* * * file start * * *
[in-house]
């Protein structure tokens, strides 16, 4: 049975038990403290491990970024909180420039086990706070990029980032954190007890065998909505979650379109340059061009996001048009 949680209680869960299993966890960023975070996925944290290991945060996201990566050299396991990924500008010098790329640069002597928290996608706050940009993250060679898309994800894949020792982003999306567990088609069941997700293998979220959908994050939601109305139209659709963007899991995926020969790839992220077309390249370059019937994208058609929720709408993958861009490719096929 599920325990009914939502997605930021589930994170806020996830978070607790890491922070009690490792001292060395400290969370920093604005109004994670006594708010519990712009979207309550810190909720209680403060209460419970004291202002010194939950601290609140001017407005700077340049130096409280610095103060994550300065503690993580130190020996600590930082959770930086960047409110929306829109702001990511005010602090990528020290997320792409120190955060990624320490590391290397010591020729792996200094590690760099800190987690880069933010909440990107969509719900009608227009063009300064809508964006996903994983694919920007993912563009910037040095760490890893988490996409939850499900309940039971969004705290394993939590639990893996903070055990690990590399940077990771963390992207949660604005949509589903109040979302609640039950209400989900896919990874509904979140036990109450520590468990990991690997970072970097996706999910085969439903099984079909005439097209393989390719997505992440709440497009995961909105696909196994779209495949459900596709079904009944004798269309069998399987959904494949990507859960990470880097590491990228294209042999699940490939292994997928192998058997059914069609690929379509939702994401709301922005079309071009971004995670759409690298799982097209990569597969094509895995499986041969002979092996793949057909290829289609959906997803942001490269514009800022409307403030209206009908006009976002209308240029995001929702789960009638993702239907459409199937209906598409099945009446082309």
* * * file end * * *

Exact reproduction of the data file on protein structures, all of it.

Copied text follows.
[in-house]
């Protein structure tokens, strides 16, 4: 049975038990403290491990970024909180420039086990706070990029980032954190007890065998909505979650379109340059061009996001048009 949680209680869960299993966890960023975070996925944290290991945060996201990566050299396991990924500008010098790329640069002597928290996608706050940009993250060679898309994800894949020792982003999306567990088609069941997700293998979220959908994050939601109305139209659709963007899991995926020969790839992220077309390249370059019937994208058609929720709408993958861009490719096929 599920325990009914939502997605930021589930994170806020996830978070607790890491922070009690490792001292060395400290969370920093604005109004994670006594708010519990712009979207309550810190909720209680403060209460419970004291202002010194939950601290609140001017407005700077340049130096409280610095103060994550300065503690993580130190020996600590930082959770930086960047409110929306829109702001990511005010602090990528020290997320792409120190955060990624320490590391290397010591020729792996200094590690760099800190987690880069933010909440990107969509719900009608227009063009300064809508964006996903994983694919920007993912563009910037040095760490890893988490996409939850499900309940039971969004705290394993939590639990893996903070055990690990590399940077990771963390992207949660604005949509589903109040979302609640039950209400989900896919990874509904979140036990109450520590468990990991690997970072970097996706999910085969439903099984079909005439097209393989390719997505992440709440497009995961909105696909196994779209495949459900596709079904009944004798269309069998399987959904494949990507859960990470880097590491990228294209042999699940490939292994997928192998058997059914069609690929379509939702994401709301922005079309071009971004995670759409690298799982097209990569597969094509895995499986041969002979092996793949057909290829289609959906997803942001490269514009800022409307403030209206009908006009976002209308240029995001929702789960009638993702239907459409199937209906598409099945009446082309």